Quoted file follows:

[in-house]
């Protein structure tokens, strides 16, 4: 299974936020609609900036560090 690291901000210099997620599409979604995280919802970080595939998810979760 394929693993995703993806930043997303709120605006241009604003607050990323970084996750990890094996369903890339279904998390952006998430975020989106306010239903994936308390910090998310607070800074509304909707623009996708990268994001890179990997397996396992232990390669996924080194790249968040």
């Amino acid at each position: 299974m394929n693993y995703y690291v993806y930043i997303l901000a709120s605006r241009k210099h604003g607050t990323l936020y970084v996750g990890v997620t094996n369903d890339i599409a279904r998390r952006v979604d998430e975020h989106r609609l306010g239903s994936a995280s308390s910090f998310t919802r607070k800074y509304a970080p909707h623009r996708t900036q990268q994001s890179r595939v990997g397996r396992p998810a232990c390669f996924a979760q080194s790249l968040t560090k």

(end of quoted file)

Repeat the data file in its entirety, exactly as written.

[in-house]
């Protein structure tokens, strides 16, 4: 299974936020609609900036560090 690291901000210099997620599409979604995280919802970080595939998810979760 394929693993995703993806930043997303709120605006241009604003607050990323970084996750990890094996369903890339279904998390952006998430975020989106306010239903994936308390910090998310607070800074509304909707623009996708990268994001890179990997397996396992232990390669996924080194790249968040």
């Amino acid at each position: 299974m394929n693993y995703y690291v993806y930043i997303l901000a709120s605006r241009k210099h604003g607050t990323l936020y970084v996750g990890v997620t094996n369903d890339i599409a279904r998390r952006v979604d998430e975020h989106r609609l306010g239903s994936a995280s308390s910090f998310t919802r607070k800074y509304a970080p909707h623009r996708t900036q990268q994001s890179r595939v990997g397996r396992p998810a232990c390669f996924a979760q080194s790249l968040t560090k």